By ALAN SHACKLETON
Sometime towards the middle of this month, Paul and Tom Koskinas will be closing down the car repair centre and gas station they have been running on Kingston Road on the corner of Courcelette Road for the last 27 years.
Spiros & Sons has already stopped pumping gas at the station and the auto repair portion of the business could be closed by as early as Oct. 17, but a final date has yet to be set.
When they opened back in 1995 in partnership with their father Spiros (hence the name Spiros & Sons), the gas station they bought had seen better days.
But they soon cleaned it up and made it a trusted business and a part of the community for almost three decades.
“It took more than a week just to clean it up,” said Paul of the site when the family took it over.
Their dad Spiros wanted to run “an old-school service station” on the site, he said. That meant not just pumping gas full service, but also doing repairs to customers’ cars.
The combined service station model has pretty much disappeared as it is mostly now self-serve gas stations and separate car repair centres.
The Koskinas family always owned the station though they got the gas from different oil companies over the years, including most recently Top Valu and also Pioneer which was the gas they pumped when they first opened.
“Everybody is going to self-serve and corporate-owned gas stations now,” said Tom. “It was time to close it.”
However, though they are out of the gas pumping business they are moving the car repair service to a new location at 301 Danforth Rd., between Birchmount and Warden avenues. Which means they are still in the general area and available to their longtime and loyal customers who depend on them.
Along with keeping the car connection, the Koskinas family will also be maintaining their link to the southwest Scarborough and Beach communities as they still own the land at Kingston and Fallingbrook that the station was on.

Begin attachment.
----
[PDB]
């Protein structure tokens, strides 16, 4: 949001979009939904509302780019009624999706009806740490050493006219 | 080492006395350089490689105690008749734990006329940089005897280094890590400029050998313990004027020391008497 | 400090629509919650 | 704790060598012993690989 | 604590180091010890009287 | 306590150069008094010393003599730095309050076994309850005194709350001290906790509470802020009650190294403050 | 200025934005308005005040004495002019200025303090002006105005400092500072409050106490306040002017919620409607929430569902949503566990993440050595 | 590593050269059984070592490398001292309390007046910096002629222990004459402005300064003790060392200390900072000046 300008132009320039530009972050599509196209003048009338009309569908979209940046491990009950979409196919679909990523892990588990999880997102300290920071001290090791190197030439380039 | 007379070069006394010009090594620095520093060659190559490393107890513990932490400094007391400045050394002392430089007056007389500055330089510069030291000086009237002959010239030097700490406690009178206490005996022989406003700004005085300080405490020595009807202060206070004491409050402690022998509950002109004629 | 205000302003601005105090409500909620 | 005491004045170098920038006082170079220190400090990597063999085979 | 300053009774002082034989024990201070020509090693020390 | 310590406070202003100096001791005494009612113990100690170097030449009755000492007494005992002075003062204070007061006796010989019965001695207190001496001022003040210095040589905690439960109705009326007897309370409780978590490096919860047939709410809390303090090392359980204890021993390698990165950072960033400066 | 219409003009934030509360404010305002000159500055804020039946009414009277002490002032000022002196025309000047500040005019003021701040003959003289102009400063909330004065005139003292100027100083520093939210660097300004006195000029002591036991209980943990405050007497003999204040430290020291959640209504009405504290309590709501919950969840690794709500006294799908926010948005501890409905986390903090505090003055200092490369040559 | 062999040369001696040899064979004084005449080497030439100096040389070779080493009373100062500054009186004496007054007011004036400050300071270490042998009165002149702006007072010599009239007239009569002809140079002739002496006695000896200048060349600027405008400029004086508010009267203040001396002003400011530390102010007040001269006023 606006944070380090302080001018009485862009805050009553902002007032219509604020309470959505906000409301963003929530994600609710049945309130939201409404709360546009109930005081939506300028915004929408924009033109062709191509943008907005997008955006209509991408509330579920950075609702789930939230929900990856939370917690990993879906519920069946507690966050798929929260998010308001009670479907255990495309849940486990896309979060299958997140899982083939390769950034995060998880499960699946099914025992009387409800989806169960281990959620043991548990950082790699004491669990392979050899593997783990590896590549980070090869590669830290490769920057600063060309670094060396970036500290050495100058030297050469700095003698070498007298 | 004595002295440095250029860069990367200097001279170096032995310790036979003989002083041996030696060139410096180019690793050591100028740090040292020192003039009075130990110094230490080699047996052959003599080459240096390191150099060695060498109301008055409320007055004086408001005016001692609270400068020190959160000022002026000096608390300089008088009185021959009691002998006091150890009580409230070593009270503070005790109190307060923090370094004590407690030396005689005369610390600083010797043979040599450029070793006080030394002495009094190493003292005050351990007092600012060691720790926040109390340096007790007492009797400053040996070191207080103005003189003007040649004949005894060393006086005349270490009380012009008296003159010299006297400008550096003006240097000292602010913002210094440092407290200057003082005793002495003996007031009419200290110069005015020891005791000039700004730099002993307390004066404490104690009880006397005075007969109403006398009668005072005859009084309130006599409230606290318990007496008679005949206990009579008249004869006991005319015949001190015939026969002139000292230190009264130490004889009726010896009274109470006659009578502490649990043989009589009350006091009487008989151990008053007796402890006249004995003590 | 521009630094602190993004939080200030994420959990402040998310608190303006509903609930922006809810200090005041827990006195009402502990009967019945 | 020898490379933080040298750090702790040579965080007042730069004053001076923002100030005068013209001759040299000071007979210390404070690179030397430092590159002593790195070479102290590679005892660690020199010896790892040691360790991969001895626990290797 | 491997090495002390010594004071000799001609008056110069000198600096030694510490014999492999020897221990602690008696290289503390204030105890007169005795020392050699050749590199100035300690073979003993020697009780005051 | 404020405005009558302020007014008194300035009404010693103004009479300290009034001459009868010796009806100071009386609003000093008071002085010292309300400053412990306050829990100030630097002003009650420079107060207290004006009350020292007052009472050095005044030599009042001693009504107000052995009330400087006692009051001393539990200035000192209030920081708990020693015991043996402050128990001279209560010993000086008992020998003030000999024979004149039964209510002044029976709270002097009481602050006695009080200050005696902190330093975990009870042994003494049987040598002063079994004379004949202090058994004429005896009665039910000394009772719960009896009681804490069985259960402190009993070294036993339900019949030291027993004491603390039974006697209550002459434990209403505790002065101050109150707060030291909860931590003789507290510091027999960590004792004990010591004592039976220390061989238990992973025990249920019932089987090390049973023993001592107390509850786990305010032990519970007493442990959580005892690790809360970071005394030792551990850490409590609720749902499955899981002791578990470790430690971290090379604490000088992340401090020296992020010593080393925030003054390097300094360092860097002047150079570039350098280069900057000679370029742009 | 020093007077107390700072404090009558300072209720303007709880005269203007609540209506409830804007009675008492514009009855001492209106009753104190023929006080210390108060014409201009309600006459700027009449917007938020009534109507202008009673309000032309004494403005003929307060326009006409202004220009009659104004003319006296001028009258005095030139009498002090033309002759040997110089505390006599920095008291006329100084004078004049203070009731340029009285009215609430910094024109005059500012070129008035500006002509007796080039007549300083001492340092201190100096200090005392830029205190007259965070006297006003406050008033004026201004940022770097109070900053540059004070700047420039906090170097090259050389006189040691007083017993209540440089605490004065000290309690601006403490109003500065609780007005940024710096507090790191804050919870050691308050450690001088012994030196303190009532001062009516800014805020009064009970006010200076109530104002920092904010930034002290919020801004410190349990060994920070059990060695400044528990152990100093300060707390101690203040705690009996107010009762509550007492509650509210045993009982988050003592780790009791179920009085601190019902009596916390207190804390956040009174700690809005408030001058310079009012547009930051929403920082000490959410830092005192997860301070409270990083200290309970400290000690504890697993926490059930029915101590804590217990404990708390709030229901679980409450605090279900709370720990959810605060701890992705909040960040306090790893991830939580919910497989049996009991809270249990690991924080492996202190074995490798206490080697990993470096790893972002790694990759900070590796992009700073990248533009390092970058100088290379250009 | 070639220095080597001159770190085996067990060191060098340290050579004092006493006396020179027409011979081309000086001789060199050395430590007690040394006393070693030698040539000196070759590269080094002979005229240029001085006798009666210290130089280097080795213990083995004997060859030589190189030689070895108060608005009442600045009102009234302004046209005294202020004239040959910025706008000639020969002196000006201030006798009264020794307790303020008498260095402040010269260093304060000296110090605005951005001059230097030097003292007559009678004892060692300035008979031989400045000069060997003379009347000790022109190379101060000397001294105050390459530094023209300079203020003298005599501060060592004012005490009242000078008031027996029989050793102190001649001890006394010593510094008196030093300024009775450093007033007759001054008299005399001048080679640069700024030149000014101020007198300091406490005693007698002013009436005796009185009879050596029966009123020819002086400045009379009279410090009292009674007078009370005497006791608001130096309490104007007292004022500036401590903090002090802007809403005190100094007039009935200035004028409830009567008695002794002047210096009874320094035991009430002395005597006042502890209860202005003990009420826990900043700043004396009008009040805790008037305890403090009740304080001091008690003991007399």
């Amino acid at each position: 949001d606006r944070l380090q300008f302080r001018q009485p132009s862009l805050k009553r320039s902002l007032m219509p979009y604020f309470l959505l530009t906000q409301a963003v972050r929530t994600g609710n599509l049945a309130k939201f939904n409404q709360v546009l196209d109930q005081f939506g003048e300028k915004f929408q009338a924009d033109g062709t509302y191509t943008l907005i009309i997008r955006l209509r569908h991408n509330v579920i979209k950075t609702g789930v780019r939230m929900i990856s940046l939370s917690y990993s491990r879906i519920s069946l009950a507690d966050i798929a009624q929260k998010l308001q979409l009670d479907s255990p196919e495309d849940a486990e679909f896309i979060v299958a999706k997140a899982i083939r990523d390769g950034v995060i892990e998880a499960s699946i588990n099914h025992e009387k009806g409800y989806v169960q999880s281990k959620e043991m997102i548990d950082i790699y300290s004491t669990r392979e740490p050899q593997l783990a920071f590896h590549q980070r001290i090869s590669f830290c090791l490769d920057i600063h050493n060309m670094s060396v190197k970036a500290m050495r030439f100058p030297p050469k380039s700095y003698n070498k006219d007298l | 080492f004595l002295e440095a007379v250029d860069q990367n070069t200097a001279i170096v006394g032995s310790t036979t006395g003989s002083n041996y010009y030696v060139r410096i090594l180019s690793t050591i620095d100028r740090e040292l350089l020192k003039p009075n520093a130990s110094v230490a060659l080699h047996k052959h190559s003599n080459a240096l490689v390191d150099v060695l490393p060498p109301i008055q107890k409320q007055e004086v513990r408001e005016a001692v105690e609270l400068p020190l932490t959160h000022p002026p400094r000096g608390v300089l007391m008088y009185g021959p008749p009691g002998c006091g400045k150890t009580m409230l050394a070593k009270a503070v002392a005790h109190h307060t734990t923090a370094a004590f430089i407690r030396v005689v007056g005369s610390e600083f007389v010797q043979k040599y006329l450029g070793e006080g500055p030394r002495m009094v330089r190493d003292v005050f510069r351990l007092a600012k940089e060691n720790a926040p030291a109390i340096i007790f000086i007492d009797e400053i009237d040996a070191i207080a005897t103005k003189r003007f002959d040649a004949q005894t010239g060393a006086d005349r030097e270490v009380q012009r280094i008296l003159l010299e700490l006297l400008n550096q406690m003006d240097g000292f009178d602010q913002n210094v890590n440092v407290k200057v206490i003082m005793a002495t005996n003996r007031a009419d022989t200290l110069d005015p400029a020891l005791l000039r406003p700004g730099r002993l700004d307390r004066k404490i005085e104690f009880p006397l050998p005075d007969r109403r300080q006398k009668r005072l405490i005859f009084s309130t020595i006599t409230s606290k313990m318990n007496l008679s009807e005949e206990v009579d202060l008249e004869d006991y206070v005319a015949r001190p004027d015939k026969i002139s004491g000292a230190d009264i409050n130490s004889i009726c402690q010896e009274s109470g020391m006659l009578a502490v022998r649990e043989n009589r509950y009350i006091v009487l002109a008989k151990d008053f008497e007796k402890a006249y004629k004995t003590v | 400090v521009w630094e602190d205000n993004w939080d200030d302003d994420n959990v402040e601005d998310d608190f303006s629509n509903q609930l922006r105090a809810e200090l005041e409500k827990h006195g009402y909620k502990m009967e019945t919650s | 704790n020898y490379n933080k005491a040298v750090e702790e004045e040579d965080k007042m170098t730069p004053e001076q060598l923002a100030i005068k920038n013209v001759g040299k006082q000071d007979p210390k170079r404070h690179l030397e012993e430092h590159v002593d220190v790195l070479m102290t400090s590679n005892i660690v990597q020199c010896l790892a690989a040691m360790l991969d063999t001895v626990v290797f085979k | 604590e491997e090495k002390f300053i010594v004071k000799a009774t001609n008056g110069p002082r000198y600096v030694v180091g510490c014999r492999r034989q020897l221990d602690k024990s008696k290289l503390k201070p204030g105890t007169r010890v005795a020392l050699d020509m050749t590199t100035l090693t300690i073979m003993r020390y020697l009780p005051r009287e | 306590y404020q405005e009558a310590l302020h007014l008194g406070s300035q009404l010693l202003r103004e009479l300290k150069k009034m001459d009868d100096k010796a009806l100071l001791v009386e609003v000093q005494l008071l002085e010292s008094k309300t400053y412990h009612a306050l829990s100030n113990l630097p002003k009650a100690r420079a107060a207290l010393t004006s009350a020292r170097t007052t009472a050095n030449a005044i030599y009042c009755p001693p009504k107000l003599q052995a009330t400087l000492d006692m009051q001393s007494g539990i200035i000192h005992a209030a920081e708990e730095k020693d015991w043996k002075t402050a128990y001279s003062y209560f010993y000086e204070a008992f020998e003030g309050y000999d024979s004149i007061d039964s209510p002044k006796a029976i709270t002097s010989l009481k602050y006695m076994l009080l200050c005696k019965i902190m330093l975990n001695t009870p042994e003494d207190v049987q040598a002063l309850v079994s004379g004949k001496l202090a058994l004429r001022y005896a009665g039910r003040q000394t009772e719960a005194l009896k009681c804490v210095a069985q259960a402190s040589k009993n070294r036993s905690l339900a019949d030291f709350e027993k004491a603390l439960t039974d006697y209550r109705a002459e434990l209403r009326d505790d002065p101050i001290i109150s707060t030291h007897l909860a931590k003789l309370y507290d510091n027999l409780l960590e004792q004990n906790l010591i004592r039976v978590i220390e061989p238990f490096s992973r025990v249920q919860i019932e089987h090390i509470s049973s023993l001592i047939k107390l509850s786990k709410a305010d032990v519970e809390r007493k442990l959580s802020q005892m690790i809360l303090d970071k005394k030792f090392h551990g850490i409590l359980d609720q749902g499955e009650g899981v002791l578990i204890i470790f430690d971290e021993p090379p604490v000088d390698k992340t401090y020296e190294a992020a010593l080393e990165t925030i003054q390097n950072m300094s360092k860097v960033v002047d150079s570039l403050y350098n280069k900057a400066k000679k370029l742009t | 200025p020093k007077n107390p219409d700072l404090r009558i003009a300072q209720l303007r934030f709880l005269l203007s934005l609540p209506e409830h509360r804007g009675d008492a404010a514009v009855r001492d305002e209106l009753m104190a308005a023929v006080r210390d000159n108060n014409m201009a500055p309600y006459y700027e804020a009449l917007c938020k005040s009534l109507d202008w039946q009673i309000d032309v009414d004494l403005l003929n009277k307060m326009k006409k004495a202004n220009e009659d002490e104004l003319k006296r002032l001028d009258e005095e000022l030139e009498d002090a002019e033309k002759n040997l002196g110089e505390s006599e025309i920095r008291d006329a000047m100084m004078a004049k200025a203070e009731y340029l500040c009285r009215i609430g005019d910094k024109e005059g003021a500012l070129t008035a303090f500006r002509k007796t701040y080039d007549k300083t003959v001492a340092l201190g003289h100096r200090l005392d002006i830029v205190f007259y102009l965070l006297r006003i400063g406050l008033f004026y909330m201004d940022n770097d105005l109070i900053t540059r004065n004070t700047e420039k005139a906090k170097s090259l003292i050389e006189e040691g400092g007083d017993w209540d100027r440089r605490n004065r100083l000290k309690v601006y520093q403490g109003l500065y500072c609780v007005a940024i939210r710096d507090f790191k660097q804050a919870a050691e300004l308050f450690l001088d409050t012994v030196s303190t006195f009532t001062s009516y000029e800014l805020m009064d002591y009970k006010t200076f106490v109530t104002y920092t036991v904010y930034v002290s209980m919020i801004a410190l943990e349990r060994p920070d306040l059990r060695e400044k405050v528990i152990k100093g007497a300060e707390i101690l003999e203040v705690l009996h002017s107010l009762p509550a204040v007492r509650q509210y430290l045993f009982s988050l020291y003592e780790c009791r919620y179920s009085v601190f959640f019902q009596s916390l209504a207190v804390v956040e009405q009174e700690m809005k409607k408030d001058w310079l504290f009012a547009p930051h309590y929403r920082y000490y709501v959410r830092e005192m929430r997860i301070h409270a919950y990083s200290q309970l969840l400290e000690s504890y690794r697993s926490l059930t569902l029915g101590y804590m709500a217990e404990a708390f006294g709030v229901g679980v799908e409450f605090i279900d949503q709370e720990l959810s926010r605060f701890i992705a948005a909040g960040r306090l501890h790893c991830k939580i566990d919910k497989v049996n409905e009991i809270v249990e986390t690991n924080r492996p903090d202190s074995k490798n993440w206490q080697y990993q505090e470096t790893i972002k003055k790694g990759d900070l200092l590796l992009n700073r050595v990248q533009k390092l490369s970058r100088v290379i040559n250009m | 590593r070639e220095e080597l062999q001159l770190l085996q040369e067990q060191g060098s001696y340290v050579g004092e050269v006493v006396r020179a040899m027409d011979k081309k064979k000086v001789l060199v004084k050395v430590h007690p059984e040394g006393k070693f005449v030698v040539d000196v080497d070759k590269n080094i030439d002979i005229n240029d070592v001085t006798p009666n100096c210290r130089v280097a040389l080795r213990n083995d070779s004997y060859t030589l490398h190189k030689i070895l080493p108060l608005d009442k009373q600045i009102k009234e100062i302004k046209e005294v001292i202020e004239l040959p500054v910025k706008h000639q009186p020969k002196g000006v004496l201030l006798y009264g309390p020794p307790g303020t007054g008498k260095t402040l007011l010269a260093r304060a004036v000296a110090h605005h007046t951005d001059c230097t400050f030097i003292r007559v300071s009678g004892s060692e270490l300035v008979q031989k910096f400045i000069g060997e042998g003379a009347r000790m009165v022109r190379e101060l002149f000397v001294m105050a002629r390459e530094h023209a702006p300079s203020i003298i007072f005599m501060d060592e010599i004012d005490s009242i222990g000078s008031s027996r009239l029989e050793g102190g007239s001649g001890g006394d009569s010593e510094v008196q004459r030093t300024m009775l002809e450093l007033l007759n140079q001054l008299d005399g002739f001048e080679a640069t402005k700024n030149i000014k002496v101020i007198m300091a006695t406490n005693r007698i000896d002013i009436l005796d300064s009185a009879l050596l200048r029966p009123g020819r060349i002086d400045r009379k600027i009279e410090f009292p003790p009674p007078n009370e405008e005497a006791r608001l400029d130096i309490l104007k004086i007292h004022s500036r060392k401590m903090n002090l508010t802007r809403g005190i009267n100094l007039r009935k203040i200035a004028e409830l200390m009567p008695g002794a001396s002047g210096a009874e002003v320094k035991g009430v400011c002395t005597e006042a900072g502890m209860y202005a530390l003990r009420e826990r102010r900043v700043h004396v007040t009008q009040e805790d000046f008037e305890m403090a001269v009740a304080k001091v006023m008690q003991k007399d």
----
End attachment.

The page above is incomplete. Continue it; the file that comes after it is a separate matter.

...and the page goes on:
Planned for the site now is an eight-storey condominium called the Courcelette.
It is a project that the Koskinas family is directly involved in as they did not want to just sell the land and take no responsibility for what was built there.
They wanted to make sure that was built on the corner would not problem for the neighbourhood.
“We didn’t want to sell and just walk away and let them do what they wanted with it,” said Tom of the decision not to sell to a developer and to maintain ownership of the land themselves.
“We want this to blend in with the community and be done the right way,” he said.
“We still own the land and we have partnered with a company to build the condo,” added Tom.
Making sure the building will be environmentally friendly of constructed to the highest LEED standards was very important to the family, he said.
“The neigbours will love it. It was better than us just pulling up. We leave a beautiful building here rather than a gas station.”
Tom said the family had received substantial offers for the property in the past but wanted to keep it in the family and make sure whatever was built was an asset to the neighbourhood.
“They gave us great support and we wanted to do the same,” he said.
The idea to build on the site started before COVID, and Tom said they went to the City of Toronto and talked with local planners about what would be appropriate for the site.
The eight-storey Courcelette is a “boutique” condo featuring 56 units of varying size up to three bedrooms. It is being built by Windmill Developments.
Prior to opening at Kingston and Courcelette, the Koskinas family had owned a Sunoco station also in Scarborough.
On behalf of the entire family, Paul and Tom said they wanted to thank the community for the great support they have been given over the past 27 years.
“Everybody has just been so supportive. We could not have asked for better neighbours,” said Paul.
“Right from Day One I felt like it was a family here with the customers and everyone,” said Tom. “I want to say thanks for the 27 years of incredible support.”
They officially shut the pumps down on Sept. 28 and stopped serving gas at that time. They are now in the process of closing the service centre portion of the building prior to its demolition for the residential project.
Tom said customers who have come to trust them with their vehicles have been saying how sad they will be to see them leaving the immediate neighbourhood. “They were coming and saying, ‘Oh my goodness, what will we do?’”
At the station on Tuesday, Oct. 11, Paul and Tom said the feeling that this part of their lives and business was coming to an end really started to sink in when they stopped pumping the gas.
“It really hit us then,” said Paul. “Customers were still coming to the pumps to us for gas as we were pretty much one of the last full-service stations.”
For more information on the Courcelette building and its plans, please go to https://courcelettecondo.com/?utm_source=officialwebsite